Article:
Despite the above, True Detective does throw a few wacky curveball lines every episode. However, unlike the Ligotti-inspired memorable lines of season one, this season’s “time is a flat circle”-isms frequently just don’t make any sense.

In episode one, officer Antigone Bezzerides’s (Rachel McAdams) sister Athena accuses her of being too uptight and sexually-repressed, then says, “When you walk, it’s like erasers clapping!” That’s original, but what on earth does it mean? Clouds of chalk fly out of her butt? Her feet are like schoolchildren being punished? (I’ve seen online commenters speculate this is a cocaine reference, but it’s unclear how that would relate to “walking” or being uptight.)

In the opening scene of episode two, Vince Vaughn’s gangster-trying-to-turn-straight character says, “It feels like everything is paper-maché.” Then he launches into a story about how his father locked him in a dark basement where rats ate his fingers. He closes the story by reiterating that everything “is paper maché.” So everything is paper maché because it is fragile and easily torn apart… I guess? But what does that have to do with being locked in a room you can’t escape from? As Christopher Orr at The Atlantic said: “I didn’t think the monologue’s central metaphor — comparing the decaying ceiling to imprisonment in the dark — even made sense. I mean, if that basement was ‘paper maché,’ six-year-old Frank could’ve just clawed his way out, right?”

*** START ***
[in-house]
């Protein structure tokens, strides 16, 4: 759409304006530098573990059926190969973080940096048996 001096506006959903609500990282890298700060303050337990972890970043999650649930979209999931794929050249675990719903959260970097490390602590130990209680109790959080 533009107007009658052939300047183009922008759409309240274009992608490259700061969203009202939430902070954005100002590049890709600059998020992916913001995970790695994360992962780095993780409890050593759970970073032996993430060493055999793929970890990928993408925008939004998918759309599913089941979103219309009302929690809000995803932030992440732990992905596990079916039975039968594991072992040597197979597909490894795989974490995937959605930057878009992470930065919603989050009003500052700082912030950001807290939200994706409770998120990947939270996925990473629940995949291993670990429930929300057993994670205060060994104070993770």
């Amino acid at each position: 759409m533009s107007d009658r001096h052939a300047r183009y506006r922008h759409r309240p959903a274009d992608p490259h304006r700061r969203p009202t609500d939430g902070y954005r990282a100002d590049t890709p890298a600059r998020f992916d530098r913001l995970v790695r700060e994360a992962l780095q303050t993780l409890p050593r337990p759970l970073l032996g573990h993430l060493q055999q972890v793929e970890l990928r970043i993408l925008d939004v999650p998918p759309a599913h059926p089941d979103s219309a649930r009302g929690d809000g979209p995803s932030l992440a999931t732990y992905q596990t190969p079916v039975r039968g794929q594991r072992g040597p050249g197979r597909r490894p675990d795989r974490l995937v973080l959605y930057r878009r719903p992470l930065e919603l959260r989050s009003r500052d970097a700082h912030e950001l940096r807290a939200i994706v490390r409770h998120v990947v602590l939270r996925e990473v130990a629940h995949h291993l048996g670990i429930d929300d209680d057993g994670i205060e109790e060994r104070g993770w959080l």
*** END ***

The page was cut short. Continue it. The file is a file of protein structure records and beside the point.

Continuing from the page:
Later in the same episode Ray Velcoro (Colin Farrell) and Bezzerides have this exchange:

Ray: “You know that expression about flies and honey?”

Ani: “The fuck do I want with a bunch of flies?”

Ray: “You don’t have any flies, you can’t fly fish.”

Without thinking about it, this makes sense in the context of police work — you might need to be nice to get some informants and info in order to catch your crooks. But the logic breaks down between the three lines as they become a mixed metaphor…unless Colin Farrell’s character is under the delusion that fly fishermen use actual living flies.

I could go on, but you get the point. Bottom line: your metaphors should actually make sense. Every time a metaphor breaks down, the reader gets taken out of the story.

Characters Should Respond to Each Other

One of the oddest things about the new season of True Detective is how frequently the characters seem to be engaged in separate conversations. Here’s another Farrell/McAdams exchange during a car ride:

Ray: “You pull off that e-cig. Not a lot of people do.”

Ani: “This place gets a day-today influx of 70 thousand people, right? Where do they live?”

Ray: “I tried once. It felt like it was smoking me. A real cigarette wouldn’t make you feel like that.”